• The International Storytelling Center  – The International Storytelling Center provides monthly information about storytelling around the world and how the center itself  plays a role in preserving the art form in this blog.  The topics vary but mainly show how stories are used to connect with the international community.  The center is located in Jonesborough, TN where the art form experienced its revival over 40 years ago and has been responsible for the rebirth of storytelling since the first festival in 1973.  While comments are permitted the blog is primarily a reflection of experiences from the International Storytelling Center Staff and its director and how storytelling impacted those experiences.

  • The National Association of Black Storytellers –  This blog focuses specifically on African American storytelling and its continued importance and relevance to the black community.  It also discusses the significance of the passing down of stories from one generation to the next.  The organization has been around for over three decades and one of its founders is still alive today.  Each year in November the organization produces a festival featuring tellers from around the world who specialize in the art of telling stories from the African diaspora.  Many topics of discussion from that Diaspora are the focus of this blog which makes it unique from other storytelling blogs in that it highlights ethnic storytelling.  

  • National Storytelling Network –   The National Storytelling Network blog covers any and all aspects of professional storytelling from boardroom to class room and front porch to the stage.  It is done monthly on the many facets of storytelling including the business of storytelling and storytelling in business settings.  Occasionally, followers will contribute and share their experiences.  The longevity of the blog and its consistency is due to the status of the bloggers who contribute and are well respected in the storytelling community.  This is an excellent resource for any professional looking to incorporate storytelling into their training with a number of blog posts relevant to many subjects.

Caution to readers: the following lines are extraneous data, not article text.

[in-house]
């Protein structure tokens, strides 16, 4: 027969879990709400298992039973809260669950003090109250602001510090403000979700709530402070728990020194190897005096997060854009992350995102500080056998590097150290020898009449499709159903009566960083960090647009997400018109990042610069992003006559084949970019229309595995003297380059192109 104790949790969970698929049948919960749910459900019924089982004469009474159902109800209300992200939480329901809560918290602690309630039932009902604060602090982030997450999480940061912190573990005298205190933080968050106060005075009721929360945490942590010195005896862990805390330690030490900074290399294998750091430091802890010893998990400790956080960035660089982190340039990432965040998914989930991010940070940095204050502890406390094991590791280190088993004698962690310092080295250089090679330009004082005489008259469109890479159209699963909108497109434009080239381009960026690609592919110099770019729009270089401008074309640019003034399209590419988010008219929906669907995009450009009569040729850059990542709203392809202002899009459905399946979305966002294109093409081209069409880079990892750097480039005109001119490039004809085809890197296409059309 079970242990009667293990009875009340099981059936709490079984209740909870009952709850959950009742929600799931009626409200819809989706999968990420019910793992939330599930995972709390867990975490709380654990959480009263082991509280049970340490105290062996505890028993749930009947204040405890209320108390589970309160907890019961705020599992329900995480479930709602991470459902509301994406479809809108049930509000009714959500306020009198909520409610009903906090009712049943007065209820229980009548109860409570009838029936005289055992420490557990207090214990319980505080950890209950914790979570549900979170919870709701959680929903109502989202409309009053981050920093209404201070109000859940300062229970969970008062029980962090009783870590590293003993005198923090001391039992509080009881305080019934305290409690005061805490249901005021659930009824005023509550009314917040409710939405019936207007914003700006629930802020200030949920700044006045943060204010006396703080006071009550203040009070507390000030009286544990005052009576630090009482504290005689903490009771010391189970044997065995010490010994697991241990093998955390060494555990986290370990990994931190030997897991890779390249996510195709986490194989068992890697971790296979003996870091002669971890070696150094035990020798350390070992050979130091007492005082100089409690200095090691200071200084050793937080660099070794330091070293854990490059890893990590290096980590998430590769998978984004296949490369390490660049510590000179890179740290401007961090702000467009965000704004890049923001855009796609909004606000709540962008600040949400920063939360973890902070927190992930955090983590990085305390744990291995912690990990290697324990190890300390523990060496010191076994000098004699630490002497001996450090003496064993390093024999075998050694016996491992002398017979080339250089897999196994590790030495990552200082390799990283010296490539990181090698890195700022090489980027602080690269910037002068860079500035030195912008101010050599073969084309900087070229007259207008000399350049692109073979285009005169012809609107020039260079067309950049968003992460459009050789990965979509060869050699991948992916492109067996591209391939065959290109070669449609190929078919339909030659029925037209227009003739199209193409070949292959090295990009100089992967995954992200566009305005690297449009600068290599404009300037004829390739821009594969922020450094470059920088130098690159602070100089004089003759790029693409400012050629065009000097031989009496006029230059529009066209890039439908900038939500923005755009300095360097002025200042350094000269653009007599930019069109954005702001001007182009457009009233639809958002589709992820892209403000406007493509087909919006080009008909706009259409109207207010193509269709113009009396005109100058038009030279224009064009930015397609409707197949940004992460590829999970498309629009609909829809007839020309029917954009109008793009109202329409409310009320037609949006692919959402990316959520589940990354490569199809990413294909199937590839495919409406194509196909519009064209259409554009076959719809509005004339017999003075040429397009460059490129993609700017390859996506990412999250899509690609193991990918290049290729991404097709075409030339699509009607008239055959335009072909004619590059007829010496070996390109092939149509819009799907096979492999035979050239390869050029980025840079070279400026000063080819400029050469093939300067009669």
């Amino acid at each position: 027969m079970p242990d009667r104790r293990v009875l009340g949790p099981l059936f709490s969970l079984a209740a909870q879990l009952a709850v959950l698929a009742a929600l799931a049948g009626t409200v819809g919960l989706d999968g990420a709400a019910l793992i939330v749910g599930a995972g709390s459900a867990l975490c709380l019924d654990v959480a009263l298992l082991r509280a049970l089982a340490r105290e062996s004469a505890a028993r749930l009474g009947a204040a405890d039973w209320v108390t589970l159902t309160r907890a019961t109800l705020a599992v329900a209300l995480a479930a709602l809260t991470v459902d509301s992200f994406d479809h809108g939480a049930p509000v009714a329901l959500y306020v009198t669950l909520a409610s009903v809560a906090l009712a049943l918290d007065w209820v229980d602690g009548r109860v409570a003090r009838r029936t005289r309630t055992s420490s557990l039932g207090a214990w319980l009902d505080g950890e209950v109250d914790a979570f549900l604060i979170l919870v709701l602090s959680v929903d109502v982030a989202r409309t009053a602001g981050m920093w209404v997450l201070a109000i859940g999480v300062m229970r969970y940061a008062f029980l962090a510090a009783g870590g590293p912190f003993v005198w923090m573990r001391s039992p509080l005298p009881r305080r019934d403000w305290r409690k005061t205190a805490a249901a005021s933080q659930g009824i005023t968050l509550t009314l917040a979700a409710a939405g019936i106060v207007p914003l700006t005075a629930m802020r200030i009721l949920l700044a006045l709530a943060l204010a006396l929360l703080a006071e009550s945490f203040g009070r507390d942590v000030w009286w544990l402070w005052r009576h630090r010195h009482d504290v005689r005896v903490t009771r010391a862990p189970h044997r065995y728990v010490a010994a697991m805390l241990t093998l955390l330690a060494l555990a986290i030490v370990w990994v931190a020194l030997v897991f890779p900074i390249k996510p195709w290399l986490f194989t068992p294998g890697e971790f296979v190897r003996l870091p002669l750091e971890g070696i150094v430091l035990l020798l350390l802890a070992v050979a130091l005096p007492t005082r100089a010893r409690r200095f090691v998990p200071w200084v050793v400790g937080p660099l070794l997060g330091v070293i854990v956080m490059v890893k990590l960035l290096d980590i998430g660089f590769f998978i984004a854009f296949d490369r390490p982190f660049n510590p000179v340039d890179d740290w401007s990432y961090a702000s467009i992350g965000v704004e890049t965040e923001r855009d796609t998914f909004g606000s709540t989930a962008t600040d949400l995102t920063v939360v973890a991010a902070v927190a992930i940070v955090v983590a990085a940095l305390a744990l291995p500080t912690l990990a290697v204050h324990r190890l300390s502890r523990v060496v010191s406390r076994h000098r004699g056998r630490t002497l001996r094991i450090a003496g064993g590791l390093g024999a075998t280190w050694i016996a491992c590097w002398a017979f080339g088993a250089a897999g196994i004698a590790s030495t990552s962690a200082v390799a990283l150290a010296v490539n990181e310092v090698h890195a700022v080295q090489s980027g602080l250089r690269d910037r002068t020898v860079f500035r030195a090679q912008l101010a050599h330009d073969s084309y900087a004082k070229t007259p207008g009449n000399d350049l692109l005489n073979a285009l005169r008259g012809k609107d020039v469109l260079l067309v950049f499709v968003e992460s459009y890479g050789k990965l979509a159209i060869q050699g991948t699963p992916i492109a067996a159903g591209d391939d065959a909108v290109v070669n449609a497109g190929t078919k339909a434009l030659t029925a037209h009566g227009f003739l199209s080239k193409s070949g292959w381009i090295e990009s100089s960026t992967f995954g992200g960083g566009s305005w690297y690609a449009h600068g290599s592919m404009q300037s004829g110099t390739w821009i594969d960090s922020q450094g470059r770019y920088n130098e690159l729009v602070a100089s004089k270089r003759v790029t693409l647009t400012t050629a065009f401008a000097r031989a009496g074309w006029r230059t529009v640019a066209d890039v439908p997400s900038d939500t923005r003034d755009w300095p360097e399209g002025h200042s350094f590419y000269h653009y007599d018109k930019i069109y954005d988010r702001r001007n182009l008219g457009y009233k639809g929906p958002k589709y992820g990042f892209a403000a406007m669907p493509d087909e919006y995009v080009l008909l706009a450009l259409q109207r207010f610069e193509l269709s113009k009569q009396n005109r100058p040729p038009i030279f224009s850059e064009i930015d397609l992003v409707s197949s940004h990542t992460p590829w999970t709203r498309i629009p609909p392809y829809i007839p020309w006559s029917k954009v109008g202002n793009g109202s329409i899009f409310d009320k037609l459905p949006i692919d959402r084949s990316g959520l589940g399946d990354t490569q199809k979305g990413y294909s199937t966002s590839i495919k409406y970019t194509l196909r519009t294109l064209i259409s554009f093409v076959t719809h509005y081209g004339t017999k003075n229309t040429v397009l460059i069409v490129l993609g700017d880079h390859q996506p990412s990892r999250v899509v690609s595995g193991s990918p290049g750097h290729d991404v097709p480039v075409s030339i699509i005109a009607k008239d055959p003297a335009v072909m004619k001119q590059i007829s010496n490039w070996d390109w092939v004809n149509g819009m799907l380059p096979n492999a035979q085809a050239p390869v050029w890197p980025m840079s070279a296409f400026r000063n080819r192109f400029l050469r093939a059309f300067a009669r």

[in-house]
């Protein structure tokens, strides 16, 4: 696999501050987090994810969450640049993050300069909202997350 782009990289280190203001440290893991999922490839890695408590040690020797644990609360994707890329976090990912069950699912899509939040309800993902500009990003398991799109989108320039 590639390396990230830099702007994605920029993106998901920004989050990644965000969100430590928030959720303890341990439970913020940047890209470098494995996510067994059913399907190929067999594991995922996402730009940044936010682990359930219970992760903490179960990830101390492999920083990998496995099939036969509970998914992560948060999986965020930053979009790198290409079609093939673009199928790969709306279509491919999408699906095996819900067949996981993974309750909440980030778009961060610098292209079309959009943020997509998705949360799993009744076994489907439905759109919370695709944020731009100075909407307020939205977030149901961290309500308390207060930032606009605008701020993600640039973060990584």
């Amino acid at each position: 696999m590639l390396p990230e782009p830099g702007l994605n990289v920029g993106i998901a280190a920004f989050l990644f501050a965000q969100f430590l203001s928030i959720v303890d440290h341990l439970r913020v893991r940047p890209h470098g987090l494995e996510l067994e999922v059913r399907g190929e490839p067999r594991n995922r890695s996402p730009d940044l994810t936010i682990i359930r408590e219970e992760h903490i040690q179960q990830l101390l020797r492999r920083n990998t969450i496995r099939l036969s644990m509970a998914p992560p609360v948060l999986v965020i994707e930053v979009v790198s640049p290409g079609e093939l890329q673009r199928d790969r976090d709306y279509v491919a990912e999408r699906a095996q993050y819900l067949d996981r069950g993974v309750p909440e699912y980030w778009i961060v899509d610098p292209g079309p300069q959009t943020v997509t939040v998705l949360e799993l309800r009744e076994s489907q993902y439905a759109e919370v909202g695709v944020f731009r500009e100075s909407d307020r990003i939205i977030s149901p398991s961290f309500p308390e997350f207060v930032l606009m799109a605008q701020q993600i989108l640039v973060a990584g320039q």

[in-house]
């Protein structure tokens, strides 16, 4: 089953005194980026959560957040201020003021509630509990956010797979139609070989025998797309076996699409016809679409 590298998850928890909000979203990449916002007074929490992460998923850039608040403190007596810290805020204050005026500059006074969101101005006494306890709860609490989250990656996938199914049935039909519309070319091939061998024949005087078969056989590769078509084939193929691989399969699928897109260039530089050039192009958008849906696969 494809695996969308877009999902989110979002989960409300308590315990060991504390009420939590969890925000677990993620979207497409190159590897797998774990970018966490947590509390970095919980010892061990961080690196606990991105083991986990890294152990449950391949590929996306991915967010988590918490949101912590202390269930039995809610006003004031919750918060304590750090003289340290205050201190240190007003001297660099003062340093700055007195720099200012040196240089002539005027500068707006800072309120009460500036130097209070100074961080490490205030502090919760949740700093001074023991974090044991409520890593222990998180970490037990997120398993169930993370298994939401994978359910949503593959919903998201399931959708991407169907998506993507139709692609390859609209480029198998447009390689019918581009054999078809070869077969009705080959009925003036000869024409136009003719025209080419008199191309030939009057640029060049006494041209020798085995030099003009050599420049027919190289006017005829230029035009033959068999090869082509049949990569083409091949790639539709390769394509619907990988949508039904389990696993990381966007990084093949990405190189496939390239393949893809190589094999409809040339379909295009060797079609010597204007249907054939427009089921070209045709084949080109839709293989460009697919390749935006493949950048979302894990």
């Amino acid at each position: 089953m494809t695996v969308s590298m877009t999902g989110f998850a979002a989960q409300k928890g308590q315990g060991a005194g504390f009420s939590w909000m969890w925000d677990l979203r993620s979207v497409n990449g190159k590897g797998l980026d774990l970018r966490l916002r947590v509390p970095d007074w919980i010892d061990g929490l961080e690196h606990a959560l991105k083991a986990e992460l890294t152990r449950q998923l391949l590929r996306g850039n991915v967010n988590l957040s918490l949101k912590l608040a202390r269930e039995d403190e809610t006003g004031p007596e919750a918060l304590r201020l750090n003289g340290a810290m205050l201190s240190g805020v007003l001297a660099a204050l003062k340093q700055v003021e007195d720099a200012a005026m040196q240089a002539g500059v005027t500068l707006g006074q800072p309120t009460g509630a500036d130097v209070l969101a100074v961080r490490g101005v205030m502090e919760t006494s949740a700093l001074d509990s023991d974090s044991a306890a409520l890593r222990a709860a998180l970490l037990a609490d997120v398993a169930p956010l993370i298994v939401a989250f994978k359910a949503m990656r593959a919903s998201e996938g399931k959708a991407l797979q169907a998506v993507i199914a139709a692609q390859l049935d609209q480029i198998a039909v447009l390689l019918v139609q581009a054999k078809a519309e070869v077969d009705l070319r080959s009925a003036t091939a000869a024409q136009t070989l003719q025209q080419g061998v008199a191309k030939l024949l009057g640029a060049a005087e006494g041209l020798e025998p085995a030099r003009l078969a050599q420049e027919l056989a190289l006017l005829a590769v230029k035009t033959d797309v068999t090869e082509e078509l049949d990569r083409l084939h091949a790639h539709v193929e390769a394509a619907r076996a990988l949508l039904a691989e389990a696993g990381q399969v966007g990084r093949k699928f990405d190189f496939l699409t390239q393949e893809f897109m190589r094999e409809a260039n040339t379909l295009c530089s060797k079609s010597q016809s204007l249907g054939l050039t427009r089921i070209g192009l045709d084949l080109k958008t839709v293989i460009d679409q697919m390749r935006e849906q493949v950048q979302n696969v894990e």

• TEDBlog –  TED Talks are respected around the world and have a track record of producing quality education & informative talks on a number of subjects.  Likewise, their blog is equally impressive.  Entries are made throughout the month for followers to engage and interact with the posts. There readers will find topics of discussion  pertinent to a training environment which include:  storytelling, digital storytelling, leadership skills, communication and  collaboration.  Each is in line with the tagline of TED Talks which is the sharing of great ideas.  The search engine is very comprehensive and leaves no shortage of interesting and educational blogs to explore.

  • Training Mag –  Training Mag has monthly tips for training professionals such as learning from seasoned individuals and training the next generation.  Other topics covered include recruitment, retention, leadership skills, and learning theories.  This is a credible organization with history of being in forefront of  the training and development field for decades while partnering with reputable industry professionals. In addition to management and HR regulations, it covers best practices and strategies that are considered new and groundbreaking techniques in the training and development industry.

For individuals who are new to blogging, here are a few tips to assist with getting started.  First, take interest in a subject or hobby where  you have a true passion.  This will encourage reading and research of the subject which will enhance the blog that you are  planning to create.   Secondly, look for blogs that have a consistent longevity of credible posts as well as comments. This shows that there is an effective dialogue taking place between the blog writer and the reader.   A third best practice is to look for a blog that stands out and is different. The same can be said if you are starting a blog.  Ask these questions.  What is a trademark that will separate your blog from others?   What information in the blog can readers not get elsewhere?  What makes it special or unique?  Does the blog have a brand attached to it?

If starting a blog for the first time, look for a user-friendly platform where you can add, edit, and change easily without getting frustrated and in need of constant technical assistance.  In addition to these basic tips for beginners, there is a comprehensive list of 30 best practices as well as a beginning blogging guide by well-respected blogger Matt Banner (Banner, 2015). In it, is covered everything from topics to discuss, to the incorporation of videos, social media and beyond.  The list though done in 2015, is still applicable today and is a must have fort anyone serious about blogging.